Courtly Love: An Idealized and Unattainable Love

| | February 19, 2024

Courtly love is a medieval concept that romanticizes an idealized and often unattainable form of love, characterized by devotion, chivalry, and poetic expressions of longing.

Imagine yourself transported to the enchanting world of medieval Europe, specifically the 12th century in Southern France. It was a time when the fascinating concept of courtly love began to weave its spell, emanating from the illustrious courts of Eleanor of Aquitaine and her daughter, Mary de Champagne.

Though it might’ve started in the middle ages, the concept of courtly love has inspired endless adventures and poetic literature. There’s more to it than meets the eye.

What is Courtly Love?

Tristan and Isolde by Edmund Leighton

Courtly love, also known as “amour courtois,” is a complex and often idealized form of love prevalent in the literature and culture of the High Middle Ages. Originating in the 12th century, it typically involves the secret and non-physical love between a knight or courtier and a woman of higher social status, often married. Love is often unconsummated, a source of unending desire and spiritual elevation.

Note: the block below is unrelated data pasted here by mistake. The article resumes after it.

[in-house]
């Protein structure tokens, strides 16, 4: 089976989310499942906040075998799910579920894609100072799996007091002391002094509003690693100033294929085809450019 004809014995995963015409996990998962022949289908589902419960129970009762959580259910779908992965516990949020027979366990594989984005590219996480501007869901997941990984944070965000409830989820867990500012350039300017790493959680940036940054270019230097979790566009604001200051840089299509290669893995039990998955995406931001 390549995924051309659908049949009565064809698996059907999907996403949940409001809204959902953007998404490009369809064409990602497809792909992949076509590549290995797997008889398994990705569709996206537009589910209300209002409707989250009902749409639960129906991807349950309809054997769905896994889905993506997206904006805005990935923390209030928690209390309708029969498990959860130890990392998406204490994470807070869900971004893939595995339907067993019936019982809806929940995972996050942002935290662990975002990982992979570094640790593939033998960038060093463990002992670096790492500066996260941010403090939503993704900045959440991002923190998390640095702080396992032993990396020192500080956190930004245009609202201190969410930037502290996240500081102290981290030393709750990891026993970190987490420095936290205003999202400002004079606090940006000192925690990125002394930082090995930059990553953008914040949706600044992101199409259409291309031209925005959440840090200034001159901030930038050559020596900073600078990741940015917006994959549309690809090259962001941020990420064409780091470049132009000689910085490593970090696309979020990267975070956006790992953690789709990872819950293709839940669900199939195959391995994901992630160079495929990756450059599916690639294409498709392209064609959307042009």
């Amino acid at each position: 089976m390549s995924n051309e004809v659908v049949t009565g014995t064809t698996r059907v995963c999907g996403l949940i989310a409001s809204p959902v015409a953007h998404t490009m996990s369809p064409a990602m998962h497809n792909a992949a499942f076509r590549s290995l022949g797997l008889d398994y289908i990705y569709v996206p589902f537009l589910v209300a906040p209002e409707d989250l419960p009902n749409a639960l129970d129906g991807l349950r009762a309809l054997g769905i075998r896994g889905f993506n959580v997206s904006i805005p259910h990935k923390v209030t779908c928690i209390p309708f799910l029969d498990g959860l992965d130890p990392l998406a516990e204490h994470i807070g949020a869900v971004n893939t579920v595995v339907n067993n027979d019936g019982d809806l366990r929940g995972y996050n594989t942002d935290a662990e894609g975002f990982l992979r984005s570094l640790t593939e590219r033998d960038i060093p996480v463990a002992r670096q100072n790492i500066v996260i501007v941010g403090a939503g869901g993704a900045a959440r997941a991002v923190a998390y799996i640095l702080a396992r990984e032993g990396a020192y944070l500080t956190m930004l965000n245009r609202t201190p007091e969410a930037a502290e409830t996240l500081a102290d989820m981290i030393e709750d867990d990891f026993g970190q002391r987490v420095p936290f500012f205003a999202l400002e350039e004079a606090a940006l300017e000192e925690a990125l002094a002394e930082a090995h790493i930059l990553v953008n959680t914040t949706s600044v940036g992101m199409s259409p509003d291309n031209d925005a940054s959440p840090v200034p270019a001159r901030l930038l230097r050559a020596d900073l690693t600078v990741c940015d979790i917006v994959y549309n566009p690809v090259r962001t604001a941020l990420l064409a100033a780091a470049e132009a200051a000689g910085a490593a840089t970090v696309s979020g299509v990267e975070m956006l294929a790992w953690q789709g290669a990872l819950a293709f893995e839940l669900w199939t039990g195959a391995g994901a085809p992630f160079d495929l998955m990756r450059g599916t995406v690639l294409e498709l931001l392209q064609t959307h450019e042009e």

However, within the realm of courtly love poetry, a remarkable metamorphosis took place. Women, since ancient times in general, emerged as captivating figures, distinct and whole. They were idealized beings, often draped in the unattainable allure of marriage or other binding ties. As such, they became the sole focus of a knight’s unwavering devotion, service, and selflessness.

READ MORE: The Life of Women in Ancient Greece

Now, you may wonder, what made courtly love so extraordinary?

It was a highly idealized form of love associated with the nobility and chivalry of the time. The origins of courtly love can be traced back to the troubadour poetry and literature of Southern France.

These troubadours, or poet-musicians, created songs and poems that celebrated the experience of romantic love outside the bounds of marriage. Courtly love was often portrayed as a passionate and consuming affair between a knight and a noblewoman married to another man.